The abundance of information on aromatase expression hints toward its fundamental importance. Aromatase expression has been evolutionarily conserved in nervous tissue, from chordates and early teleost. Complete removal of sex organs demonstrates that the expression is indeed sourced from within the nervous tissue, as removal does not lead to a complete loss-of-function (Yague et al., 2006; Ish et al., 2007; Hojo et al., 2009; Boon et al., 2010; Konkle and McCarthy, 2011; Saldanha et al., 2011). Indeed, Callard et al. (1978) highlighted that aromatase expression is highly concentrated to the forebrain in vertebrates. Furthermore, goldfish and toadfish demonstrate a high concentration of aromatase in the hypothalamus and preoptic areas (Pasmanik and Callard, 1985). Interestingly, work in toadfish demonstrated that expression of aromatase in certain neural areas accounted for sexually dimorphic behaviors (Pasmanik and Callard, 1985). Estrogens and aromatase expression in the limbic system as an evolutionarily conserved “ancient” function is further reinforced by the presence of both steroid and enzyme in non-mammalian vertebrate reptiles (Callard et al., 1977).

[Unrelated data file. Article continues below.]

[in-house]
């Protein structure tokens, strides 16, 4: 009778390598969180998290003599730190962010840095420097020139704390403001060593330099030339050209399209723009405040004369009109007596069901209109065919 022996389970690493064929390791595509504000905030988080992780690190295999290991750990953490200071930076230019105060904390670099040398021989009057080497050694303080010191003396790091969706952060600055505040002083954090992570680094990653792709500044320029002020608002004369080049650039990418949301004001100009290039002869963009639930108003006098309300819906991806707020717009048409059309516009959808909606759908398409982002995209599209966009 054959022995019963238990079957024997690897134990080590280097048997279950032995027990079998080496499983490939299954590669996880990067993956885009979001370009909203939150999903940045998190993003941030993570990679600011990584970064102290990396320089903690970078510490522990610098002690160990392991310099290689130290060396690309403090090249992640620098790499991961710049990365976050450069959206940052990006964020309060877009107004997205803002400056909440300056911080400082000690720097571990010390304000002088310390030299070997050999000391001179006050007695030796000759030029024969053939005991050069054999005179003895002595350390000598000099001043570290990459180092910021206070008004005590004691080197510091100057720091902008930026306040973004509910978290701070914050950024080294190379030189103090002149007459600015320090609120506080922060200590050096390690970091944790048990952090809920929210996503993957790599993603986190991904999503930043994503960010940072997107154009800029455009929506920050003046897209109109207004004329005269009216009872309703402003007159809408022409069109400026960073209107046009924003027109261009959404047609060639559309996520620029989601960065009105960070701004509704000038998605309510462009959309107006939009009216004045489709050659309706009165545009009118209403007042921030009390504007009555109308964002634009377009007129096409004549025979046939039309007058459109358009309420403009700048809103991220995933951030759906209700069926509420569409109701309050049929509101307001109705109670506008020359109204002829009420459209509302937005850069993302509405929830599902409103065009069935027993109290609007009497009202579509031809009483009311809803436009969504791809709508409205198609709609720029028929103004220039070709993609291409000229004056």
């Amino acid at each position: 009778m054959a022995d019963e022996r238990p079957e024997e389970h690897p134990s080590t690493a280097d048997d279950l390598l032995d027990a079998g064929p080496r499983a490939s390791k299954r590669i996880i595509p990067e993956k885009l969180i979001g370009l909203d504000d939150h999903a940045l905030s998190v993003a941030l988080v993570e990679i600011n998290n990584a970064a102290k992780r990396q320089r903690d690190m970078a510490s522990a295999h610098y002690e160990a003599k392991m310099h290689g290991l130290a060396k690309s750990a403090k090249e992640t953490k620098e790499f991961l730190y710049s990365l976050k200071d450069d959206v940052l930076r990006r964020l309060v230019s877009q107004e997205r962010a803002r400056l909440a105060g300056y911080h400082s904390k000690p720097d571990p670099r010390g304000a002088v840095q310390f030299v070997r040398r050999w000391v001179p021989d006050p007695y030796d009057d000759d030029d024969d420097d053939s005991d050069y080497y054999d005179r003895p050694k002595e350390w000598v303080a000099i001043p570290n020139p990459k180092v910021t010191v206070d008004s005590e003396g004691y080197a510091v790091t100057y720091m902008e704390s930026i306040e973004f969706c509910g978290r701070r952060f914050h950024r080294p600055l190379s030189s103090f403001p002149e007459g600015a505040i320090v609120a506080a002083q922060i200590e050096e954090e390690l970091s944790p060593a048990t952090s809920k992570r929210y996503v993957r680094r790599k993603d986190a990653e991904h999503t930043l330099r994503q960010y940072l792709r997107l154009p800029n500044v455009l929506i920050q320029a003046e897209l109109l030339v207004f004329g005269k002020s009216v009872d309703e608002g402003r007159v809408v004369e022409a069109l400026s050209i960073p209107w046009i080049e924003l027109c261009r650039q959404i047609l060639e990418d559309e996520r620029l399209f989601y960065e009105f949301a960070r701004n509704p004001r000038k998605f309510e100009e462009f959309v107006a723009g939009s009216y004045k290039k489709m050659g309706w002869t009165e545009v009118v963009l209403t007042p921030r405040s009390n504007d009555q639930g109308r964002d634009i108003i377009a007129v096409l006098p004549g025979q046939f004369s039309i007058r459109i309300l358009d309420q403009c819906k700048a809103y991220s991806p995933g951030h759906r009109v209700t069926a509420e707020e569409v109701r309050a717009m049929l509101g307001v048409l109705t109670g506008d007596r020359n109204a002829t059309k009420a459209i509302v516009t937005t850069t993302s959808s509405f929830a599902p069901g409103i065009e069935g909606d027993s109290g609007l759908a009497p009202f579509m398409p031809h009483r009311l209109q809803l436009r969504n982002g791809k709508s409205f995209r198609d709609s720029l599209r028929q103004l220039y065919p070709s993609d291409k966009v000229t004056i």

The evolutionary conservation model fits within the evolution of “higher cognition” in mammals, such as humans. Humans express aromatase and estrogens in the limbic system, and frontal cortex where they play roles in cognitive ability (Sasano et al., 1998). As the human neocortex has develop, so too has our ability to utilize estrogens and the “Aromadition—the system under aromatase control” to alter structures depending on stress/learning interactions, exploiting a combination of rapid and sustained cellular mechanisms (Konkle and McCarthy, 2011; Saldanha et al., 2011; Srivastava et al., 2011). Furthermore, the discovery of neuroactive steroidal involvement in clinical investigation has highlighted a very real application of estrogens as pharmaceutical agents (Stoffel-Wagner, 2001).